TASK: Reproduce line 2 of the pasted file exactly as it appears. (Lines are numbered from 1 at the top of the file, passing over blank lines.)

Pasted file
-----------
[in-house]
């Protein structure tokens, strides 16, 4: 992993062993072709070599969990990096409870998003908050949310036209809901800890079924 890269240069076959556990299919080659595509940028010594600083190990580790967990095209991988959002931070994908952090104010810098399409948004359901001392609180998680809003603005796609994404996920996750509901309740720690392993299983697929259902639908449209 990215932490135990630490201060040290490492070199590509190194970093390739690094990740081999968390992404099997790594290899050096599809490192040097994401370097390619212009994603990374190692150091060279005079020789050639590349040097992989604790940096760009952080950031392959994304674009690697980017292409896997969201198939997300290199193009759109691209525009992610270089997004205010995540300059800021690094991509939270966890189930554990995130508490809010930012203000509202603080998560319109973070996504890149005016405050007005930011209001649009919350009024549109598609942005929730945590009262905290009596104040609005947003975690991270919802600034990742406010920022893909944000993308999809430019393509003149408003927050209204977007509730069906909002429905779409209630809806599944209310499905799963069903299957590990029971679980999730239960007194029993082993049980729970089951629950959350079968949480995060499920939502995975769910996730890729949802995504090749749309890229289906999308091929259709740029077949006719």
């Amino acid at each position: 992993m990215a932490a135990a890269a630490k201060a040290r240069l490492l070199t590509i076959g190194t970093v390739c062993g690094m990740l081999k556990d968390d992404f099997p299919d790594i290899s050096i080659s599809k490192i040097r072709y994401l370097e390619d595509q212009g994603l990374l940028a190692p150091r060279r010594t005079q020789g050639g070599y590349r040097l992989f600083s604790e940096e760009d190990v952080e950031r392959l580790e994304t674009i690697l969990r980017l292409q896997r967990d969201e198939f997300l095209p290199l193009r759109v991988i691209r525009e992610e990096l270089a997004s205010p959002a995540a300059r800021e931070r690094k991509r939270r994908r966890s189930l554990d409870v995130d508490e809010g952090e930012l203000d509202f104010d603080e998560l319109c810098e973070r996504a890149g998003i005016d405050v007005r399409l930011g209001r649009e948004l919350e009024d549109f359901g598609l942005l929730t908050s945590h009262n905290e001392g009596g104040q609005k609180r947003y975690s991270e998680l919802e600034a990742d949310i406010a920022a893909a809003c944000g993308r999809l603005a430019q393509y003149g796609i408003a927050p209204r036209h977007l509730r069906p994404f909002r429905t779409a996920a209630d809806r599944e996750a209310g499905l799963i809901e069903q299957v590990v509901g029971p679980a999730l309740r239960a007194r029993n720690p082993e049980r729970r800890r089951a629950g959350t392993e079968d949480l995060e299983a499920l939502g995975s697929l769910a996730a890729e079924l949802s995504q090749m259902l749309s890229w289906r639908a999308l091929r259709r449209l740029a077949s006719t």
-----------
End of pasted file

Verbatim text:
């Protein structure tokens, strides 16, 4: 992993062993072709070599969990990096409870998003908050949310036209809901800890079924 890269240069076959556990299919080659595509940028010594600083190990580790967990095209991988959002931070994908952090104010810098399409948004359901001392609180998680809003603005796609994404996920996750509901309740720690392993299983697929259902639908449209 990215932490135990630490201060040290490492070199590509190194970093390739690094990740081999968390992404099997790594290899050096599809490192040097994401370097390619212009994603990374190692150091060279005079020789050639590349040097992989604790940096760009952080950031392959994304674009690697980017292409896997969201198939997300290199193009759109691209525009992610270089997004205010995540300059800021690094991509939270966890189930554990995130508490809010930012203000509202603080998560319109973070996504890149005016405050007005930011209001649009919350009024549109598609942005929730945590009262905290009596104040609005947003975690991270919802600034990742406010920022893909944000993308999809430019393509003149408003927050209204977007509730069906909002429905779409209630809806599944209310499905799963069903299957590990029971679980999730239960007194029993082993049980729970089951629950959350079968949480995060499920939502995975769910996730890729949802995504090749749309890229289906999308091929259709740029077949006719």